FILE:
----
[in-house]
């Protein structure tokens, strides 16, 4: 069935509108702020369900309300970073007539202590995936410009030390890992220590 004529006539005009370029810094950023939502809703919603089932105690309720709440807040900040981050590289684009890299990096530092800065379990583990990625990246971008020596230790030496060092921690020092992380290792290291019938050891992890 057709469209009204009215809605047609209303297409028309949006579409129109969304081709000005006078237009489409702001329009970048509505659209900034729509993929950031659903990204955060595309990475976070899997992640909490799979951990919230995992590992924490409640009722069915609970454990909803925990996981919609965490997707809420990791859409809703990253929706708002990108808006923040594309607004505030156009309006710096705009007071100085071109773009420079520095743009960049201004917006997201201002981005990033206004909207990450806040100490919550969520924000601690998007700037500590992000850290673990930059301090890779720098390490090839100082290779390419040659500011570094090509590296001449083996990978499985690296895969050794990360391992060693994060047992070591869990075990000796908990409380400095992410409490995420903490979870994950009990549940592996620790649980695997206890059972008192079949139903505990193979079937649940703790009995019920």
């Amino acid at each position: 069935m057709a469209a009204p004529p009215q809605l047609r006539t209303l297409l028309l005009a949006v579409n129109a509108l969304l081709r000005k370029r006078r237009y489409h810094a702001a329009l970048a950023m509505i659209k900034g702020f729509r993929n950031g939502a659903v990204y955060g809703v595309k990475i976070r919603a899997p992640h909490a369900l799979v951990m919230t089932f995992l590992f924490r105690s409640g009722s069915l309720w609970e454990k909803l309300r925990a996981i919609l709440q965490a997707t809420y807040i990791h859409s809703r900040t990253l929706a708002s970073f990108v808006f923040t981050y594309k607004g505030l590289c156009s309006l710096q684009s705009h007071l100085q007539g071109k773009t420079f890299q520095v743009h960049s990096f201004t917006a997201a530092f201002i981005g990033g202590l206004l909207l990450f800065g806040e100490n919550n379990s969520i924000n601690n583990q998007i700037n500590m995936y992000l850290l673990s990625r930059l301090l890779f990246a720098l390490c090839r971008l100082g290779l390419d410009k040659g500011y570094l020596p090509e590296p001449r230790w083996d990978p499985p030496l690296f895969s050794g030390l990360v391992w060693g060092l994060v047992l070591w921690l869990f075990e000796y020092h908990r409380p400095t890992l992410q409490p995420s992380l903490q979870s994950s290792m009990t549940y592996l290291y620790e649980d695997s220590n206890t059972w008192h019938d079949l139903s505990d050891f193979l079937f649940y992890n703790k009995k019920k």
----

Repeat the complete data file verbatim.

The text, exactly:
[in-house]
């Protein structure tokens, strides 16, 4: 069935509108702020369900309300970073007539202590995936410009030390890992220590 004529006539005009370029810094950023939502809703919603089932105690309720709440807040900040981050590289684009890299990096530092800065379990583990990625990246971008020596230790030496060092921690020092992380290792290291019938050891992890 057709469209009204009215809605047609209303297409028309949006579409129109969304081709000005006078237009489409702001329009970048509505659209900034729509993929950031659903990204955060595309990475976070899997992640909490799979951990919230995992590992924490409640009722069915609970454990909803925990996981919609965490997707809420990791859409809703990253929706708002990108808006923040594309607004505030156009309006710096705009007071100085071109773009420079520095743009960049201004917006997201201002981005990033206004909207990450806040100490919550969520924000601690998007700037500590992000850290673990930059301090890779720098390490090839100082290779390419040659500011570094090509590296001449083996990978499985690296895969050794990360391992060693994060047992070591869990075990000796908990409380400095992410409490995420903490979870994950009990549940592996620790649980695997206890059972008192079949139903505990193979079937649940703790009995019920």
């Amino acid at each position: 069935m057709a469209a009204p004529p009215q809605l047609r006539t209303l297409l028309l005009a949006v579409n129109a509108l969304l081709r000005k370029r006078r237009y489409h810094a702001a329009l970048a950023m509505i659209k900034g702020f729509r993929n950031g939502a659903v990204y955060g809703v595309k990475i976070r919603a899997p992640h909490a369900l799979v951990m919230t089932f995992l590992f924490r105690s409640g009722s069915l309720w609970e454990k909803l309300r925990a996981i919609l709440q965490a997707t809420y807040i990791h859409s809703r900040t990253l929706a708002s970073f990108v808006f923040t981050y594309k607004g505030l590289c156009s309006l710096q684009s705009h007071l100085q007539g071109k773009t420079f890299q520095v743009h960049s990096f201004t917006a997201a530092f201002i981005g990033g202590l206004l909207l990450f800065g806040e100490n919550n379990s969520i924000n601690n583990q998007i700037n500590m995936y992000l850290l673990s990625r930059l301090l890779f990246a720098l390490c090839r971008l100082g290779l390419d410009k040659g500011y570094l020596p090509e590296p001449r230790w083996d990978p499985p030496l690296f895969s050794g030390l990360v391992w060693g060092l994060v047992l070591w921690l869990f075990e000796y020092h908990r409380p400095t890992l992410q409490p995420s992380l903490q979870s994950s290792m009990t549940y592996l290291y620790e649980d695997s220590n206890t059972w008192h019938d079949l139903s505990d050891f193979l079937f649940y992890n703790k009995k019920k």